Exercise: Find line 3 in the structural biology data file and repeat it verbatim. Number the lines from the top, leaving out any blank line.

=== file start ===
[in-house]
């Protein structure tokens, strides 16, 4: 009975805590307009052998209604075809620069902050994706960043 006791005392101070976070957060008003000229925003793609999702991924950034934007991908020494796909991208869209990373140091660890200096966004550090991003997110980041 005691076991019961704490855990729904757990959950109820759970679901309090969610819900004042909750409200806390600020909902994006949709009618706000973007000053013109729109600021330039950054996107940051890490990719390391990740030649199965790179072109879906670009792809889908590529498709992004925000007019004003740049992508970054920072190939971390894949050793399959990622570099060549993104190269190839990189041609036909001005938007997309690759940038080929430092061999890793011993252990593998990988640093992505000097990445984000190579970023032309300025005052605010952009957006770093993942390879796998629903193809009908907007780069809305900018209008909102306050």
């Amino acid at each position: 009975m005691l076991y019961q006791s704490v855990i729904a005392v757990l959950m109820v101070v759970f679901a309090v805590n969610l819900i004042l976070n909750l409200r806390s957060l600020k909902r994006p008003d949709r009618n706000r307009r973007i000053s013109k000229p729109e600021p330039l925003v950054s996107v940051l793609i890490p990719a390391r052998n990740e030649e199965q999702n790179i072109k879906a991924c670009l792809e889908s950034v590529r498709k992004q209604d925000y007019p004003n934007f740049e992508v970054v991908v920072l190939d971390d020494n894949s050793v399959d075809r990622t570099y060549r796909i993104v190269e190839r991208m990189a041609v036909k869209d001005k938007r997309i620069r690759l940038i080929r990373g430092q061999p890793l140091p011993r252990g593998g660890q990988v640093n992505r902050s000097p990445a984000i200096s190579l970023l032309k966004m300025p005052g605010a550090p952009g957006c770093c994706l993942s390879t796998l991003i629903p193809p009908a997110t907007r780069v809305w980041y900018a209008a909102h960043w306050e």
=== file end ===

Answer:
């Amino acid at each position: 009975m005691l076991y019961q006791s704490v855990i729904a005392v757990l959950m109820v101070v759970f679901a309090v805590n969610l819900i004042l976070n909750l409200r806390s957060l600020k909902r994006p008003d949709r009618n706000r307009r973007i000053s013109k000229p729109e600021p330039l925003v950054s996107v940051l793609i890490p990719a390391r052998n990740e030649e199965q999702n790179i072109k879906a991924c670009l792809e889908s950034v590529r498709k992004q209604d925000y007019p004003n934007f740049e992508v970054v991908v920072l190939d971390d020494n894949s050793v399959d075809r990622t570099y060549r796909i993104v190269e190839r991208m990189a041609v036909k869209d001005k938007r997309i620069r690759l940038i080929r990373g430092q061999p890793l140091p011993r252990g593998g660890q990988v640093n992505r902050s000097p990445a984000i200096s190579l970023l032309k966004m300025p005052g605010a550090p952009g957006c770093c994706l993942s390879t796998l991003i629903p193809p009908a997110t907007r780069v809305w980041y900018a209008a909102h960043w306050e």